Some of his took the foreign press by surprise and perhaps it astonished foreign government as well. If you go over the coverage of the attacks in British and American newspapers you will find that all the articles focused on the imminent India-Pakistan war and then on the almost certain Hindu backlash that would lead to the targeting of local Muslims.
In fact neither of these predictions came to pass. There was hardly any desire to ‘punish’ Pakistan-expect perhaps for a few bimbos who were invited to TV Studios-and few people saw Indian Muslims as being associated with the terrorists or responsible in any way foe the attacks.
What accounts foe the uniqueness of the Indian response?
Everybody will have his or her own explanation. This is mine; Indians are used to terrorism. It no longer shocks us as it once did. Nor are we startled by the recognition that Pakistan might be involved. We have come to accept this as a part of our lives.
We are not like the United States before 9/11 secure in some cocoon believing that nobody can touch us. We know that we are vulnerable. And we know that we have enemies who hate us with a mindless intensity. So we had none of the knee-jerk responses that Westerners have to terrorist incidents. We did not react with anger against the terrorist or seek to make scapegoats of Indian Muslims.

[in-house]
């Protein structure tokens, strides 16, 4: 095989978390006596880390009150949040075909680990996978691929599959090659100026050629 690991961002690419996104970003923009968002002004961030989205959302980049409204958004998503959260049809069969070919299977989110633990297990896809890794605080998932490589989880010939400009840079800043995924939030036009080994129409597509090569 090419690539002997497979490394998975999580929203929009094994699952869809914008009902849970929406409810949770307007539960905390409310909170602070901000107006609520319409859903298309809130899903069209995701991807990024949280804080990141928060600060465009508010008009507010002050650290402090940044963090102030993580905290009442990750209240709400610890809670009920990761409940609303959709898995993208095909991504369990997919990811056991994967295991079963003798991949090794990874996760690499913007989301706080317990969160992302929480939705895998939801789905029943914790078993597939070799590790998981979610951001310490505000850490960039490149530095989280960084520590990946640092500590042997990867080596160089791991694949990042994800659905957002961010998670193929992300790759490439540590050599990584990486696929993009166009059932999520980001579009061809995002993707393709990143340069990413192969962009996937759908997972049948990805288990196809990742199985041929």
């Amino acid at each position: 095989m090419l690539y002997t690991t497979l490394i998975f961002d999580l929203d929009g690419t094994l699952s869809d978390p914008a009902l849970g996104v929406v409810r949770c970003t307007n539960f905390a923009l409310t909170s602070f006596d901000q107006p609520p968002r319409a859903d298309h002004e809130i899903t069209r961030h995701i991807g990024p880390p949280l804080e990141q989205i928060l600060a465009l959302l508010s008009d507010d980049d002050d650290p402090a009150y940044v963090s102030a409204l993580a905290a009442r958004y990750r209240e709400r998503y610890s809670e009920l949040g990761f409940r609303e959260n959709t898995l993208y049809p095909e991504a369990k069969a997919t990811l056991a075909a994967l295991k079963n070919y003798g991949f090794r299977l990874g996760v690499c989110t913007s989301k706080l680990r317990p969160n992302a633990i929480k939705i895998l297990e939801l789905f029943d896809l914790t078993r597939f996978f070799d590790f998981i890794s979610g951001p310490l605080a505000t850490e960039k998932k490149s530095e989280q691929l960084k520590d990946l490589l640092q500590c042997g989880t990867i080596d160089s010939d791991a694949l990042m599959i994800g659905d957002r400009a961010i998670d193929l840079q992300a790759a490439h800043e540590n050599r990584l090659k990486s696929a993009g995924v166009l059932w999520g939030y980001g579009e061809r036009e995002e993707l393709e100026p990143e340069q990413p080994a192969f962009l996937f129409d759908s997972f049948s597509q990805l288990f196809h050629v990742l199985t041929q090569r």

Instead we asked a deeper question: if all of us already know that is a prime terrorists target then why, in God’s name did our government not make more of an effort to protect India’s greatest city?
As it rapidly become clear that there was not good answer to this question the anger grew and the debated raged.
The debate about governmental inaction still continues at some level. We know now that the Research and Analysis Wing (R&AW), India’s external intelligence agency had intercepted communications India’s external intelligence agency had intercepted communications from known terrorist leaders that hinted at an attack on Bombay. Some of the intercepts were even more specific. They talked about an attack in a hotel at a street where the Taj was the only major hotel. They talked about seaside targets. and, most damning of all, they even had an intercept from terrorists on their boat as they sped towards Bombay.